Published: 2021-10-12 11:06
Last Updated: 2021-10-22 12:43
A Taliban delegation will meet Tuesday in Doha with European and American officials, the European Union announced, as the hardline Islamist movement seeks to break its international isolation.
The Taliban is seeking international recognition of its authority in Afghanistan and wants to obtain aid to spare the country a humanitarian catastrophe and alleviate the stifling economic crisis it is suffering from.
Monday, United Nations Secretary-General Antonio Guterres called on the world to inject liquidity into the country to avoid its economic collapse.
European Union spokeswoman Nabila Masrali said US and European officials would meet with representatives of the new authorities in Afghanistan for Qatari-mediated talks in Doha.
She added that the meeting would "allow the US and European sides to address issues" that include providing safe passage for those wishing to leave, ensuring humanitarian access, respecting women's rights and preventing Afghanistan from becoming a haven for "terrorist" groups.
Masrali said that the informal meeting "will take place at the technical level and does not constitute recognition of the 'transitional government'."
The Taliban seized power in Afghanistan in August, coinciding with the withdrawal of the United States from the country after a 20-year war.
So far, no country has recognized the legitimacy of Taliban rule in Afghanistan.
The Foreign Minister of the Taliban government, Amir Khan Muttaki, announced on Monday that a delegation from the movement would meet Tuesday in the Qatari capital, Doha, officials from the European Union.
"We want positive relations with the whole world. We believe in balanced international relations. We believe that balanced relations can save Afghanistan from instability," Mottaki said, according to an simultaneous translation into English of a speech he gave in Pashto.
On Saturday and Sunday, the Taliban held meetings with the United States in Qatar.
For his part, European Union Foreign Minister Josep Borrell said the bloc looked forward to strengthening its direct aid to the Afghan people in an effort to avoid the country's "collapse."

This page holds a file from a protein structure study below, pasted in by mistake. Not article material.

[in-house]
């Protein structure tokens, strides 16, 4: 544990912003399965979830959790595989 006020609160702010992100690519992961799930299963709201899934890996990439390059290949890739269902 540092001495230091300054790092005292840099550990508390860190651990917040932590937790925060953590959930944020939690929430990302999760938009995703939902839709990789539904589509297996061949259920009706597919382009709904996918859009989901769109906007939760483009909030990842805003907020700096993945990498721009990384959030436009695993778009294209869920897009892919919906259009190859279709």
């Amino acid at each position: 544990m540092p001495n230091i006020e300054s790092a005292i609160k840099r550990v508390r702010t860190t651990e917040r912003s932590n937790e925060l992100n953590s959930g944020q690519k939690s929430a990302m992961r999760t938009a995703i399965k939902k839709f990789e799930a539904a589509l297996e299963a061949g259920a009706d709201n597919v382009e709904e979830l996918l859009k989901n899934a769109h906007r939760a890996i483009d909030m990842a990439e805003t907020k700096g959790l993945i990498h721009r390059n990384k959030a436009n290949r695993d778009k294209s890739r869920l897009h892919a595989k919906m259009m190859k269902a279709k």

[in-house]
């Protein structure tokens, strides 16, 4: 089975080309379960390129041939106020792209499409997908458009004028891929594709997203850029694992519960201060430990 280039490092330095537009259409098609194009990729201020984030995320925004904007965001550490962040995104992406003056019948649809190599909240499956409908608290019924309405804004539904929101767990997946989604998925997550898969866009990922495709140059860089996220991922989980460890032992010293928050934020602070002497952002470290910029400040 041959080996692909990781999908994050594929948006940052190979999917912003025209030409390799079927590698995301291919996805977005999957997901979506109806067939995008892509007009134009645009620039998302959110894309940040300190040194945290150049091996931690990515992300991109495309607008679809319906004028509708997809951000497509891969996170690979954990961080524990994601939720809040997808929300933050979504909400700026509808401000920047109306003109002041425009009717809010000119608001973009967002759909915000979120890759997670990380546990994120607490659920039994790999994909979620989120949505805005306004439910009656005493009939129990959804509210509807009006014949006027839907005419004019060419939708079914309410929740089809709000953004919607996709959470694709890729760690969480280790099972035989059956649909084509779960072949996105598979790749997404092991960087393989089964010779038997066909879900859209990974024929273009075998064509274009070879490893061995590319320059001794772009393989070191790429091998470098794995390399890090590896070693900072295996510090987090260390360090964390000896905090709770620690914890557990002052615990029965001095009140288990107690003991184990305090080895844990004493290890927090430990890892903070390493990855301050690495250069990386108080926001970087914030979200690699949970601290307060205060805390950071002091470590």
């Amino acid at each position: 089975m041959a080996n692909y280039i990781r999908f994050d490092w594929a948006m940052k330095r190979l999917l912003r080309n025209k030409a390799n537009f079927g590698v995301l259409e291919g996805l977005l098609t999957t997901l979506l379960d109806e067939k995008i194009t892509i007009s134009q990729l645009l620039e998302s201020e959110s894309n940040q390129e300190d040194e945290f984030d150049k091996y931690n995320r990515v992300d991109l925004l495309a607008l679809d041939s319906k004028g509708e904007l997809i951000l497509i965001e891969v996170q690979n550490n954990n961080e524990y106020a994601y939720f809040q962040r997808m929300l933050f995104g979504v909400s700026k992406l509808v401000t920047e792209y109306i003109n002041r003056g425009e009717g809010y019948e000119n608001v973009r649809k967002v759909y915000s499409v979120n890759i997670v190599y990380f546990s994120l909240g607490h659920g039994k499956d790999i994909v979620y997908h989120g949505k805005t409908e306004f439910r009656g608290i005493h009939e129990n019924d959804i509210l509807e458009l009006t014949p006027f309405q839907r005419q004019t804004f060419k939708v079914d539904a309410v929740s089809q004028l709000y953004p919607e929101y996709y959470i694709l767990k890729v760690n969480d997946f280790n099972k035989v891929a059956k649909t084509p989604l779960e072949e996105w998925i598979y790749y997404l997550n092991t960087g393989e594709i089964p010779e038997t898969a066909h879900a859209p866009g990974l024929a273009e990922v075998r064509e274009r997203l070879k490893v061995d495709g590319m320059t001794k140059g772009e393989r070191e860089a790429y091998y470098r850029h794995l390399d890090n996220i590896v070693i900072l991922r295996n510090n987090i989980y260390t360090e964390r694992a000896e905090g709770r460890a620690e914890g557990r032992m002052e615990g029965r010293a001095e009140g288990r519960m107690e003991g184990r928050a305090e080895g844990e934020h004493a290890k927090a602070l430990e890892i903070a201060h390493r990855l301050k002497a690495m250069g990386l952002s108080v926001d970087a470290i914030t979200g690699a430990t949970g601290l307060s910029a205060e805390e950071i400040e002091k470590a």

"We cannot just wait and see what happens. We have to act, we must act quickly," Borrell said after talks with European development ministers.
The international community faces the delicate task of providing emergency aid to the Afghan people without providing any support for the Taliban's rule.
United Nations Secretary-General Antonio Guterres said in an interview with the media that he was "especially disturbed by the failure of the Taliban movement to fulfill the promises it made to Afghan women and girls."
Guterres stressed the key role of women and said, "Without them, there is no chance for the Afghan economy and society to recover."
- 'Security alert' -
Three weeks ago, Afghan boys were allowed to return to secondary schools, but girls and teachers were required to stay home in most parts of the country, and girls were allowed to return to primary schools.
When asked about the reason for excluding girls, Mottaki said that schools were closed due to the Covid-19 pandemic, stressing that health risks have decreased.
He said, "Covid-19 has become under control and accidents are very few, and with this risk reduced, schools began to open their doors, and this matter is witnessing a continuous increase every day."
In another speech, Mottaki stressed that there is no discrimination against Shiites, stressing that the movement is in the process of containing the threat of the "Islamic State-Khorasan Province."
"Whatever their preparations were, they were neutralized by 98 percent," Mottaki said.
Friday, the "Islamic State of Khorasan Province" claimed a suicide bombing in a mosque in Kunduz, which killed more than 60 people, the deadliest since the withdrawal of US forces from the country.
In a sign of the lack of security, the United States and the United Kingdom asked their two nationals to avoid hotels in Afghanistan, especially the Serena Hotel in Kabul.